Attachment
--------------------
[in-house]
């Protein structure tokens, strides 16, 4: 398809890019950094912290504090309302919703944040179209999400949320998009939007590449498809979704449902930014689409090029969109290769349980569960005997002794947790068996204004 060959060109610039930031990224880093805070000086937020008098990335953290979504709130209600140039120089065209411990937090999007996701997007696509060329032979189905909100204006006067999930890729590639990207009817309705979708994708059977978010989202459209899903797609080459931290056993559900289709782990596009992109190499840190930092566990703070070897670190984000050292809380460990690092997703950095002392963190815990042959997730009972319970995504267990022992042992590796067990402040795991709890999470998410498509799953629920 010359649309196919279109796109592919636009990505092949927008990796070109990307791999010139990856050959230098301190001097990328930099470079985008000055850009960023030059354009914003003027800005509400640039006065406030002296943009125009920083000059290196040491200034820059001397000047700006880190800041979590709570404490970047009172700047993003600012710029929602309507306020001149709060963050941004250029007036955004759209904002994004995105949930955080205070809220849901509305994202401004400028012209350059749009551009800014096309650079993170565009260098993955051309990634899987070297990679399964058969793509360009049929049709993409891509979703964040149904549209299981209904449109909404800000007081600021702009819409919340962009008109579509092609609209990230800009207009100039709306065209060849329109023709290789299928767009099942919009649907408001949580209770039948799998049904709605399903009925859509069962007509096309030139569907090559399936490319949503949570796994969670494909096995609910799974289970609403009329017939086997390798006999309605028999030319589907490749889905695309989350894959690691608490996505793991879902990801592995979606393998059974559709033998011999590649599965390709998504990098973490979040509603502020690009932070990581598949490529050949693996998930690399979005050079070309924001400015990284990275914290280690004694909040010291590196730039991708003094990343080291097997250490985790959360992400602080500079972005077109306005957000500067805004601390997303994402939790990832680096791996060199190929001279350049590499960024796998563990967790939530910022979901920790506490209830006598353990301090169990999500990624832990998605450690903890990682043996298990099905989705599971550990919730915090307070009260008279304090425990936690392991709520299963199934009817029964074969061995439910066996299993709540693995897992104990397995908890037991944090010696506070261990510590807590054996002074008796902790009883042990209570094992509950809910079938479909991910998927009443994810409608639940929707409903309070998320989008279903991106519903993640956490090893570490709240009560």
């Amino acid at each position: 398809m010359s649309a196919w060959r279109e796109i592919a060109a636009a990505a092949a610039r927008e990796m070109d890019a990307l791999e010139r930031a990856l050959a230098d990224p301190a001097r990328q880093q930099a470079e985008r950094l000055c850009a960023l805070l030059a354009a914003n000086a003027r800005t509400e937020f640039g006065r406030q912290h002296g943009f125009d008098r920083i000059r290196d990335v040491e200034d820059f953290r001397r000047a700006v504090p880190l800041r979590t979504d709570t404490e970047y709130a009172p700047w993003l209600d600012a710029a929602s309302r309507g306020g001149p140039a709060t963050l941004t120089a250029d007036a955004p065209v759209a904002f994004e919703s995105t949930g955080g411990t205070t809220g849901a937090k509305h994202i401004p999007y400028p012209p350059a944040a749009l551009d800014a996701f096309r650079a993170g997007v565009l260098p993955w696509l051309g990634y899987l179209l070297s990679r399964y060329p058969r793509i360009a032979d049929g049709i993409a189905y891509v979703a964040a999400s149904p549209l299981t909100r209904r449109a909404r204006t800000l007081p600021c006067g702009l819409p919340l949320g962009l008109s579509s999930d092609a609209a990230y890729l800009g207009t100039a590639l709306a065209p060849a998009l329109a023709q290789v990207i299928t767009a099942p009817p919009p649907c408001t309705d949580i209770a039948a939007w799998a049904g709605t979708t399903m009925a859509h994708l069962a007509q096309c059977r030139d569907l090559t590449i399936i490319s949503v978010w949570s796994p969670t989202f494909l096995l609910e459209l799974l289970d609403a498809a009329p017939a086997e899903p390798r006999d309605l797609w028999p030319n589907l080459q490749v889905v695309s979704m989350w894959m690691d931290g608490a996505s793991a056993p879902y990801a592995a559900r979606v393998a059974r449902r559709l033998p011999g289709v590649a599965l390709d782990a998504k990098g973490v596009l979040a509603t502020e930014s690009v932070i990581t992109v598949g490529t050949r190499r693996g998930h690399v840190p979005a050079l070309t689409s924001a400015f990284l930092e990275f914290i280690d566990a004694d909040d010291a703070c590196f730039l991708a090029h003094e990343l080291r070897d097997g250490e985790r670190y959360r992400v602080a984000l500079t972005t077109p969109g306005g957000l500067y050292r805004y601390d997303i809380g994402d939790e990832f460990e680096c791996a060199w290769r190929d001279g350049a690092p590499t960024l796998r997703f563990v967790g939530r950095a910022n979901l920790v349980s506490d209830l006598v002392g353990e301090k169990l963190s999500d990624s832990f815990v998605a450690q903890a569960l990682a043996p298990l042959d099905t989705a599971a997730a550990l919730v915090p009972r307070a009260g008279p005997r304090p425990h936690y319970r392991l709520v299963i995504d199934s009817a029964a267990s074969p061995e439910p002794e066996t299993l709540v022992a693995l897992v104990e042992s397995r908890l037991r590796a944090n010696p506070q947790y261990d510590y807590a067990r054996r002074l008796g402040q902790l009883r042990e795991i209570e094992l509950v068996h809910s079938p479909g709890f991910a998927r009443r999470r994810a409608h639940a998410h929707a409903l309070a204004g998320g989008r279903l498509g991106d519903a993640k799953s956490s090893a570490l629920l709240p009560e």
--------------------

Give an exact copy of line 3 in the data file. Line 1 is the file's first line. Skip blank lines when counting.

């Amino acid at each position: 398809m010359s649309a196919w060959r279109e796109i592919a060109a636009a990505a092949a610039r927008e990796m070109d890019a990307l791999e010139r930031a990856l050959a230098d990224p301190a001097r990328q880093q930099a470079e985008r950094l000055c850009a960023l805070l030059a354009a914003n000086a003027r800005t509400e937020f640039g006065r406030q912290h002296g943009f125009d008098r920083i000059r290196d990335v040491e200034d820059f953290r001397r000047a700006v504090p880190l800041r979590t979504d709570t404490e970047y709130a009172p700047w993003l209600d600012a710029a929602s309302r309507g306020g001149p140039a709060t963050l941004t120089a250029d007036a955004p065209v759209a904002f994004e919703s995105t949930g955080g411990t205070t809220g849901a937090k509305h994202i401004p999007y400028p012209p350059a944040a749009l551009d800014a996701f096309r650079a993170g997007v565009l260098p993955w696509l051309g990634y899987l179209l070297s990679r399964y060329p058969r793509i360009a032979d049929g049709i993409a189905y891509v979703a964040a999400s149904p549209l299981t909100r209904r449109a909404r204006t800000l007081p600021c006067g702009l819409p919340l949320g962009l008109s579509s999930d092609a609209a990230y890729l800009g207009t100039a590639l709306a065209p060849a998009l329109a023709q290789v990207i299928t767009a099942p009817p919009p649907c408001t309705d949580i209770a039948a939007w799998a049904g709605t979708t399903m009925a859509h994708l069962a007509q096309c059977r030139d569907l090559t590449i399936i490319s949503v978010w949570s796994p969670t989202f494909l096995l609910e459209l799974l289970d609403a498809a009329p017939a086997e899903p390798r006999d309605l797609w028999p030319n589907l080459q490749v889905v695309s979704m989350w894959m690691d931290g608490a996505s793991a056993p879902y990801a592995a559900r979606v393998a059974r449902r559709l033998p011999g289709v590649a599965l390709d782990a998504k990098g973490v596009l979040a509603t502020e930014s690009v932070i990581t992109v598949g490529t050949r190499r693996g998930h690399v840190p979005a050079l070309t689409s924001a400015f990284l930092e990275f914290i280690d566990a004694d909040d010291a703070c590196f730039l991708a090029h003094e990343l080291r070897d097997g250490e985790r670190y959360r992400v602080a984000l500079t972005t077109p969109g306005g957000l500067y050292r805004y601390d997303i809380g994402d939790e990832f460990e680096c791996a060199w290769r190929d001279g350049a690092p590499t960024l796998r997703f563990v967790g939530r950095a910022n979901l920790v349980s506490d209830l006598v002392g353990e301090k169990l963190s999500d990624s832990f815990v998605a450690q903890a569960l990682a043996p298990l042959d099905t989705a599971a997730a550990l919730v915090p009972r307070a009260g008279p005997r304090p425990h936690y319970r392991l709520v299963i995504d199934s009817a029964a267990s074969p061995e439910p002794e066996t299993l709540v022992a693995l897992v104990e042992s397995r908890l037991r590796a944090n010696p506070q947790y261990d510590y807590a067990r054996r002074l008796g402040q902790l009883r042990e795991i209570e094992l509950v068996h809910s079938p479909g709890f991910a998927r009443r999470r994810a409608h639940a998410h929707a409903l309070a204004g998320g989008r279903l498509g991106d519903a993640k799953s956490s090893a570490l629920l709240p009560e």